ALBUM REVIEW: Biff Byford – School of Hard Knocks

Biff Byford is one of the most well-known singers in heavy metal, fronting New Wave of British Heavy Metal legends Saxon. After more than four decades of singing with the band, and now two years since their last release, 2018’s Thunderbolt, he decided it was the right time for him to release his debut solo album, School of Hard Knocks. Joining him are Opeth and ex-Arch Enemy axeman Fredrik Åkesson, Gus Macricostas on bass (which Byford himself plays a little of on the record too), and Christian Lundqvist on drums.

The two recent singles from the album are the opening tracks, Welcome to the Show and the eponymous School of Hard Knocks. While the former speaks about the excitement of being in a band and on the road, the latter details the singer’s life and upbringing in Northern England. What these two songs have in common is the ease with which they could have fit onto one of Saxon’s early records, such as Wings of Steel.

The spoken-word and classical-guitar-filled Inquisitor serves as an intro for one of the two seven-minute long tracks, The Pit and the Pendulum. The intro sees Byford reciting part of the opening paragraph of Edgar Allan Poe’s classic short story of the same name, while the song itself is certainly the most progressive on the album. Here, Åkesson’s prog-rock/metal colours shine through, with some intricate guitar leads, backed by the circus-like Hammond organ throughout the track, perhaps courtesy of Wayward Sons keyboard player Dave Kemp, one of the guests who pop up along the way.

Worlds Collide and Pedal to the Metal are definitely the fastest and most intense songs on offer, with heavy riffs and chugs, steady bass and drums, and some high screamed vocals from the legendary singer, which prove that he is still going strong, despite just having turned 69 years old. Hearts of Steel can be considered a “power metal” moment, with its shredding guitar solos and title reminiscent of Manowar’s classic song.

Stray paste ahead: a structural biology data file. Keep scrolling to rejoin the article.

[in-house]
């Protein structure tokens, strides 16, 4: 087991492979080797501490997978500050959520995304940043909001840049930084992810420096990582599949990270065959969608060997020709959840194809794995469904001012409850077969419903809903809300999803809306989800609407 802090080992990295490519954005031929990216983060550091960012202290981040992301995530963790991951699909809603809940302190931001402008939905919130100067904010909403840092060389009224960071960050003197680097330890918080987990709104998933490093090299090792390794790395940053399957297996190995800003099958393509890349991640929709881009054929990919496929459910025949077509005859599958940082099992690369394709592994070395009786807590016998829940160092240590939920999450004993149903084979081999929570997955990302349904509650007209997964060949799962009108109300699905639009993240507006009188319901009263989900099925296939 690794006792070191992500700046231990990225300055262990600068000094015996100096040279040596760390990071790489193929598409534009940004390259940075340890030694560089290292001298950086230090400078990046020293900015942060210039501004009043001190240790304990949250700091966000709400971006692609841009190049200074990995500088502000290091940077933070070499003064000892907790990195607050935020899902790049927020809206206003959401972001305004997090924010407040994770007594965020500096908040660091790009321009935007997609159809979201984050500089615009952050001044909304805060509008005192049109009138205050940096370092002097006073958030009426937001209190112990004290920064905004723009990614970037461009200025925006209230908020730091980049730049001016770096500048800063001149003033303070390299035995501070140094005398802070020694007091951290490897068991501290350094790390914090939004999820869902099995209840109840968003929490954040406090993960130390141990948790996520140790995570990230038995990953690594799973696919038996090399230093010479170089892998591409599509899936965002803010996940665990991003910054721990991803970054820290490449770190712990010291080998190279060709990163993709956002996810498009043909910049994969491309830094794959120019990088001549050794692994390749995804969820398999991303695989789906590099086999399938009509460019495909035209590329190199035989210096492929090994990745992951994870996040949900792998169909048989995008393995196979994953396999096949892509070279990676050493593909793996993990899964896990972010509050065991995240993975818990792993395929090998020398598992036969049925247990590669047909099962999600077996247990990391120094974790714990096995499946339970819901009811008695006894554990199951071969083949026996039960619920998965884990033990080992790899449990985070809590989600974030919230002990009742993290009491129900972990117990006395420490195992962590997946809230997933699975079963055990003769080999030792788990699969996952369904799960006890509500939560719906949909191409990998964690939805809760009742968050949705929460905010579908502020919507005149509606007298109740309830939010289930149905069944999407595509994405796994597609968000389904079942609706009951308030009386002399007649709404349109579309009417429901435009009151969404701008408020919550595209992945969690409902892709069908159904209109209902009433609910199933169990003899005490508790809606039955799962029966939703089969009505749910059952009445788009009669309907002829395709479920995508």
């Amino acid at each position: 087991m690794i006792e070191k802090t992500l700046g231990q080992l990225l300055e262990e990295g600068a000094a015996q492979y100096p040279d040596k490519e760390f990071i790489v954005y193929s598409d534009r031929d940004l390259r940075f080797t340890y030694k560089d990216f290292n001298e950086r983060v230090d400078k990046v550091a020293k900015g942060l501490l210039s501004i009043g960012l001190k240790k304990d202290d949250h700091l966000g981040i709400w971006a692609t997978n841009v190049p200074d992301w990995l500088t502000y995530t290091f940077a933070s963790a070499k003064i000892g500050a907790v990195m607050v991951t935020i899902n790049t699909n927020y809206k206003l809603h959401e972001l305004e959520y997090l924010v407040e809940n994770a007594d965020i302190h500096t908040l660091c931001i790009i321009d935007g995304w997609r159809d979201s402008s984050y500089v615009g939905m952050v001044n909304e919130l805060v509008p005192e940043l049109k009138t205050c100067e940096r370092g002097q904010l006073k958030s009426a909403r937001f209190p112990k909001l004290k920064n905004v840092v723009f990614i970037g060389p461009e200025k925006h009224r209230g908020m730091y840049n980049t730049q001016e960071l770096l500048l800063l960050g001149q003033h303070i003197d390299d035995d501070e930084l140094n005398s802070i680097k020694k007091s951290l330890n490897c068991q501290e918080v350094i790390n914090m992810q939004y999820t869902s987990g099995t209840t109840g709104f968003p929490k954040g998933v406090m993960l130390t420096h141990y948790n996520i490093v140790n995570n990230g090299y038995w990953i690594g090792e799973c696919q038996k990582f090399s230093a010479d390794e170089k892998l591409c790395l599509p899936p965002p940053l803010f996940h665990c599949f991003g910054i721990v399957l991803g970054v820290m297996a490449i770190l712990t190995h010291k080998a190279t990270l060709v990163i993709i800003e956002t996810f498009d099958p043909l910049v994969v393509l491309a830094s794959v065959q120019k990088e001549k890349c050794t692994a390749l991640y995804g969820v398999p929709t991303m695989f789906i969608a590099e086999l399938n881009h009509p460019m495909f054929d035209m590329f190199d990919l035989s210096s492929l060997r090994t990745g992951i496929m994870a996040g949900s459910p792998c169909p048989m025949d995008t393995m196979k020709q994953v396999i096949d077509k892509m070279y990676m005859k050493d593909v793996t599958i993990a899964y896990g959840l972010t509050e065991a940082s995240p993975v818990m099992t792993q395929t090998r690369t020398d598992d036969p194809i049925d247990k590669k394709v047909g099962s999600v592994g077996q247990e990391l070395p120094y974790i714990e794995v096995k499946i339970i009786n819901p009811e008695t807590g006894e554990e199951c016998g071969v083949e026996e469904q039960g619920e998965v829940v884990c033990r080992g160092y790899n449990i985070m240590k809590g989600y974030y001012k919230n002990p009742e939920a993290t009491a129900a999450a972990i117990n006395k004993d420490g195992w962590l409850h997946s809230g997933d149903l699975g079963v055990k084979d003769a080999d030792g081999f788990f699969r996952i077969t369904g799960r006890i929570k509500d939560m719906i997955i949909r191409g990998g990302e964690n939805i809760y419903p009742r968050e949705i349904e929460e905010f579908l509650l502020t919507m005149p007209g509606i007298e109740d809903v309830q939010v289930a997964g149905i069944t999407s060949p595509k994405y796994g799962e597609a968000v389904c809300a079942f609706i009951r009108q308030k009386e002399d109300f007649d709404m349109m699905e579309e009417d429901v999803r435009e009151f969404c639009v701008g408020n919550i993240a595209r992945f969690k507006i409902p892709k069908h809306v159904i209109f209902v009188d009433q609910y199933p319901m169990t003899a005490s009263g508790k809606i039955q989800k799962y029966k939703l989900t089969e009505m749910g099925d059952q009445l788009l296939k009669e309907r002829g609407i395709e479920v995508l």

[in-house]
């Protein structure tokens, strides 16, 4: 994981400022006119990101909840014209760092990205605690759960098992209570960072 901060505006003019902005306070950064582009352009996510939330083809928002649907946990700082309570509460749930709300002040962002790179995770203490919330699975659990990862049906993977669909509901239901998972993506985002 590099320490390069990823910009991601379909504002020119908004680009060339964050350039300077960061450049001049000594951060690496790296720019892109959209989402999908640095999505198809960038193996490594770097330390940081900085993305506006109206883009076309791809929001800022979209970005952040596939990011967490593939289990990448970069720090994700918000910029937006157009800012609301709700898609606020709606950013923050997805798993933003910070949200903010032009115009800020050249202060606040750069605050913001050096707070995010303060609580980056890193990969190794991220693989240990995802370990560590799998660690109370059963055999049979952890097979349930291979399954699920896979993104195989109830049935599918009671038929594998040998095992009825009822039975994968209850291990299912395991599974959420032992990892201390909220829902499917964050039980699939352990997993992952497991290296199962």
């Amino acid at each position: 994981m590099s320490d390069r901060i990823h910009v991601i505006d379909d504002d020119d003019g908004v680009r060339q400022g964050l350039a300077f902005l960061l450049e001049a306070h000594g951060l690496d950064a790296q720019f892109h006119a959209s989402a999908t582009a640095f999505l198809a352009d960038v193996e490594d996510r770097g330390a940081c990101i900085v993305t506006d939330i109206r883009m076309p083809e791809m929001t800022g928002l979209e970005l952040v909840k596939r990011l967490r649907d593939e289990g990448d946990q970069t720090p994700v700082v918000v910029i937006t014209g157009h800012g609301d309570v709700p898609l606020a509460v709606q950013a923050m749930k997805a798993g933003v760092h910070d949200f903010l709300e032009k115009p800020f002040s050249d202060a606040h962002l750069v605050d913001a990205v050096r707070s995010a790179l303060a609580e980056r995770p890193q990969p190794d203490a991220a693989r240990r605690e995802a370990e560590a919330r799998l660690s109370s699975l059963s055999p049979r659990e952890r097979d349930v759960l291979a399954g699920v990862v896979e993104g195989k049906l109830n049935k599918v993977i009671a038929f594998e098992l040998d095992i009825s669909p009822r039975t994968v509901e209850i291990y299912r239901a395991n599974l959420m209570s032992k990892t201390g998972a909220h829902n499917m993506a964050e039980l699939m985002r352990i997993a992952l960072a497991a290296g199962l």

One of two covers, Scarborough Fair is a new arrangement of the Simon and Garfunkel cover of an old Yorkshire folk song, courtesy of Byford and Åkesson. Putting their creative minds together, they breathe new life into this song, giving it a “heavier” sound from the halfway point, and finishing with an ending just made to be chanted by whole crowds. The second cover found on the album is of the Wishbone Ash song Throw Down the Sword. With its twin-guitar medieval-sounding intro, this is one of the more “subdued” moments of the record, which is sure to appeal to heavy metal fans everywhere thanks to its signature NWOBHM composition and sound.

This would not be a Biff Byford record without a ballad, and sure enough, it is found in the form of Me and You. One of the most sensitive and introspective songs on offer, it also offers the most unexpected moment of the eleven-track package: a saxophone solo. Rounding things up is album closer Black and White, with its chorus-and-flanger-laden guitar intro, this song ends the record on a positive note: “This is your life, live it free!”

Featuring guest appearances from Motörhead guitarist Phil Campbell, Saxon’s Nibbs Carter, Alex Holzwarth of Turilli / Lione Rhapsody and formerly Rhapsody of Fire, Nick Barker of Voices and formerly Cradle of Filth, and the aforementioned Dave Kemp, School of Hard Knocks proves that Biff Byford intends to continue being the heavy metal legend that he has been since 1979. If you can, go see one of his upcoming shows, it’ll surely be worth it!


Standout Tracks: Welcome to the Show, The Pit and the Pendulum, Scarborough Fair, Throw Down the Sword

For Fans Of: Saxon, Judas Priest, Iron Maiden

Written by: Florin Petrut

Florin Petrut
Romanian journo that's into most geek stuff; when I'm not raving about music, I'm probably watching a TV show or a Marvel movie, and oh look, is that The Legend of Zelda??